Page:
Iraq Pulse

Former Iraqi premier opens up about PMU, new PM, Iran

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Article Summary
In an interview with Al-Monitor, former Iraqi Prime Minister Haider al-Abadi explained that his faction's opposition to the current government is a matter of personal responsibility and that any criticism is meant to be constructive.

Al-Monitor’s correspondent in Iraq interviewed former Iraqi Prime Minister Haider Al-Abadi at his family residence within the Green Zone in the capital Baghdad. There, he holds meetings of the Victory Alliance and hosts guests. Abadi discussed many topics including his relationship with the Popular Mobilization Units (PMU), the government of his successor Adil Abdul Mahdi, the possibility of Iraq mediating between Washington and Tehran and Israel's targeting of the PMU. Abadi warned against damaging carefully balanced ties between the Iraqi federal government and Iraq’s Kurdistan region because of power conflicts. He also commented on the PMU accusing him of serving the intersts of the United States.

Al-Monitor: Do you have any plans to return to the prime minister's office now that there is growing opposition against Prime Minister Adel Abdul Mahdi?

Abadi: I am not meeting with political leaders and religious references to be prime minister again, although I have every right to. These are regular meetings I am conducting since I am in a leadership position, heading a political alliance. Not every meeting or visit is intended to bring me back to power, and our opposition to Abdul Mahdi’s government aims to reform its work, not bring it down.

When you occupy a certain position in your country during a certain period of time, you become responsible. If a person is keen on working, he will do it within the government or outside it. My activities fall within a political movement that has to continue in support of the political process and the improvement of governance. Serving people is not restricted to one position. Yes, I will keep doing my political work because building a government is a cumulative process.

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Al-Monitor: Where is your coalition, Al-Nasr, within the current political scene? Is it a part of government or opposition? You’ve been deemed “corrective opposition.” What is meant by this?

Abadi: We are not part of the government since we neither participated in it nor signed its establishment. In fact, the Victory Alliance is the only party that did not sign the agreement to form the government. We believe that the government’s formation was unconstitutional because the constitution holds that the political party with the majority is the one to form the government. The complete opposite happened, and still we worked hard and tried to facilitate its formation.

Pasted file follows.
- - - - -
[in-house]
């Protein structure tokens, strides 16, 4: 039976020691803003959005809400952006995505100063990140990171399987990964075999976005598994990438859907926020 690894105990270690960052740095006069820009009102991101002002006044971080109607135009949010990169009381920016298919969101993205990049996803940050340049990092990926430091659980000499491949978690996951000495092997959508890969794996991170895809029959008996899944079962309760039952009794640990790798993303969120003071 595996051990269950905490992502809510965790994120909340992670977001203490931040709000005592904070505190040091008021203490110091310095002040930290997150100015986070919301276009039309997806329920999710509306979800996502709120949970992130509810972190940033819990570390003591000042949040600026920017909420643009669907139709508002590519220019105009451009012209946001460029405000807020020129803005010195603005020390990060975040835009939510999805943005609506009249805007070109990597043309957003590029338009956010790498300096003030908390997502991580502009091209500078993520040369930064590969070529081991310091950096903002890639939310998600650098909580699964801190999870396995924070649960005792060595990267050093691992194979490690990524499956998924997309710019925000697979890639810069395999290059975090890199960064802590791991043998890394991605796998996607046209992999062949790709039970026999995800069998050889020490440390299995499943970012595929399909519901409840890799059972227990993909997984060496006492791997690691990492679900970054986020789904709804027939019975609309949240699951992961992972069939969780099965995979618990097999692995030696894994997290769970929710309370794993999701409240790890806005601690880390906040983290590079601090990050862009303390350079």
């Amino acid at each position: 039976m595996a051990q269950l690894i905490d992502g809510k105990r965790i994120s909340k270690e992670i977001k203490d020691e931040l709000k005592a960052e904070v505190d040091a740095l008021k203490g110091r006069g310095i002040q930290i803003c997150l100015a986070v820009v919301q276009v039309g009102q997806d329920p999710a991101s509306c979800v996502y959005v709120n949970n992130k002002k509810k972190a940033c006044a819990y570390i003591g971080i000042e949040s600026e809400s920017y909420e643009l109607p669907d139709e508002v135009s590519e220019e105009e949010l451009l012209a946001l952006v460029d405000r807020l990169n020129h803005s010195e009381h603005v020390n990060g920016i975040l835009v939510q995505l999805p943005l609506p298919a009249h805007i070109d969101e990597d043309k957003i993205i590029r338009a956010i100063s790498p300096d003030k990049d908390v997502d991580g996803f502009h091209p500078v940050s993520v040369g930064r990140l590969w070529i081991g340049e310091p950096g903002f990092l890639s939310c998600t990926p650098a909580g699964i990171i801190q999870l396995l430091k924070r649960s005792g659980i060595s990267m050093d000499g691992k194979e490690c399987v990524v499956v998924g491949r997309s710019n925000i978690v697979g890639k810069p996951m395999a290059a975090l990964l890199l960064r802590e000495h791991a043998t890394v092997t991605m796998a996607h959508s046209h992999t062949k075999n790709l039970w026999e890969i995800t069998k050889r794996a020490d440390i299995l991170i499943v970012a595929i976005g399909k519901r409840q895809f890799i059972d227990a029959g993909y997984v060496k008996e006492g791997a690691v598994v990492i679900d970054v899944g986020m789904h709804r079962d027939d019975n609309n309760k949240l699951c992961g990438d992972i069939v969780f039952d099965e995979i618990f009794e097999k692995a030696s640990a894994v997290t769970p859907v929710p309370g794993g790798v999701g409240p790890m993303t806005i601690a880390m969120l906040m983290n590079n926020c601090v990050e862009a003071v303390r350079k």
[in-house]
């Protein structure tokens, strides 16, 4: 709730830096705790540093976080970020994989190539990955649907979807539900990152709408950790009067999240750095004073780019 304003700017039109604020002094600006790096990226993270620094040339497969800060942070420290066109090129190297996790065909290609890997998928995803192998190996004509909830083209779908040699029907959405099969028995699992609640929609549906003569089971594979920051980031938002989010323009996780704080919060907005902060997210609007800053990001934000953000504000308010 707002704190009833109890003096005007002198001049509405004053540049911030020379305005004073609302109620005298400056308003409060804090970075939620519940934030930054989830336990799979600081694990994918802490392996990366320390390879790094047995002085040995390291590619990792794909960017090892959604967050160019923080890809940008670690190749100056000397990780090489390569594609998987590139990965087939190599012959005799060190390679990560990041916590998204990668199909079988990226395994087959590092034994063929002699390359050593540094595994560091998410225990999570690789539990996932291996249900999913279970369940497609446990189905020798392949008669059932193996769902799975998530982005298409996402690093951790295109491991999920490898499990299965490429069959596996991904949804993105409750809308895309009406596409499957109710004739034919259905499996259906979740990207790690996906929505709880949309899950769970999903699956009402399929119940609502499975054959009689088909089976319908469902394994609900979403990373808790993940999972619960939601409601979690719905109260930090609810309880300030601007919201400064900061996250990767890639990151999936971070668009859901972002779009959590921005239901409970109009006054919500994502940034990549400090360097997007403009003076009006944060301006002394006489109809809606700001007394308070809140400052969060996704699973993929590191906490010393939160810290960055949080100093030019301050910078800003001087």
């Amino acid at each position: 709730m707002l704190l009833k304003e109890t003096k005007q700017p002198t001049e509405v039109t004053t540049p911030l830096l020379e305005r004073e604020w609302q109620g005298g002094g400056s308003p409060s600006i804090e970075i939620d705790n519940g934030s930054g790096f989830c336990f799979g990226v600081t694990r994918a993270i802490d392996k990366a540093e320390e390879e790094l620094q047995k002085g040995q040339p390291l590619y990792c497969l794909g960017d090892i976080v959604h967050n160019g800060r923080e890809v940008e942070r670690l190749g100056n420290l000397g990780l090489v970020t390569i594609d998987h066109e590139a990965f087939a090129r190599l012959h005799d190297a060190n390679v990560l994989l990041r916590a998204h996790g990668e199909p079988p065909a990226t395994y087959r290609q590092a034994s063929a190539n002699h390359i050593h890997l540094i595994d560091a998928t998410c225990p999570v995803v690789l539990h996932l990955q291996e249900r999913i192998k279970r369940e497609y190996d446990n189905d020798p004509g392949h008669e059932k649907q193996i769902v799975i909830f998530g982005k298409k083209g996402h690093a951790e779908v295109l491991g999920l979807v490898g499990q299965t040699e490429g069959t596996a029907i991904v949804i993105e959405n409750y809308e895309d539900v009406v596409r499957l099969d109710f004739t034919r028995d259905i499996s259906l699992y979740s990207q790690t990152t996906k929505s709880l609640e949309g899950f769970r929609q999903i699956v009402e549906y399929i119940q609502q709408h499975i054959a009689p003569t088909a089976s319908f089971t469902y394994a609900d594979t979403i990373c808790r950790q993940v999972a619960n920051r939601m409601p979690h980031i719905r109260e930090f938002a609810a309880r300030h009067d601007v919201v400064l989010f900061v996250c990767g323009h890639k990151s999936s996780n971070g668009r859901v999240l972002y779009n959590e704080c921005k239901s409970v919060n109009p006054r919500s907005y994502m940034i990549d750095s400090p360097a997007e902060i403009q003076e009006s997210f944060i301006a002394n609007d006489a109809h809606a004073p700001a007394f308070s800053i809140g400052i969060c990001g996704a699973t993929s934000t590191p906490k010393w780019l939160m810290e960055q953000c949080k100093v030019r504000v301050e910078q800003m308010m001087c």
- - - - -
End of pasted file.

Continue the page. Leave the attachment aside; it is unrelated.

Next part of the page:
Constructive opposition is intended to reform institutions and improve faulty procedures. It is not to weaken the government, because a weak government means a weak country. It is in our best interest to warn the government about the mistakes it makes. When I was prime minister, I was happy to listen to constructive criticism.

Al-Monitor: You began the process of integrating the PMU into Iraq’s security services and Abdul Mahdi continued it, issuing a decree July 1 that all PMU forces are to either join the armed forces or disarm. Have these efforts made progress and what remains to be done?

Abadi: This is what Abdul Mahdi’s government told us. They said they are proceeding with the merger and distancing the security forces from politics.

I used to insist with Prime Minister Abdul Mahdi on the need to implement, not just issue executive orders. In 2018, I issued internal regulations to organize the functioning of the PMU and impede any political intrusion. Abdul Mahdi supports the [process] I started during my tenure and the internal regulation of the PMU. He also has the tools to implement [the process of merging the PMU with the Iraqi internal security forces].

Al-Monitor: Will Abdul Mahdi succeed at doing that?

Abadi: This depends on him. Meanwhile, he is working to help the PMU succeed. When I was prime minister, I issued orders before parliamentary elections to separate the political work of the PMU from its military work. Whoever wanted to run for elections had to quit the PMU.

Fighters of the PMU are nationals of this country. Some politicians use the PMU for their own ends. Some fighters have told me that wages are being paid to people who are not among them. Those people are not involved in fighting, but they are taking the wages of fighters. This is extremely strange.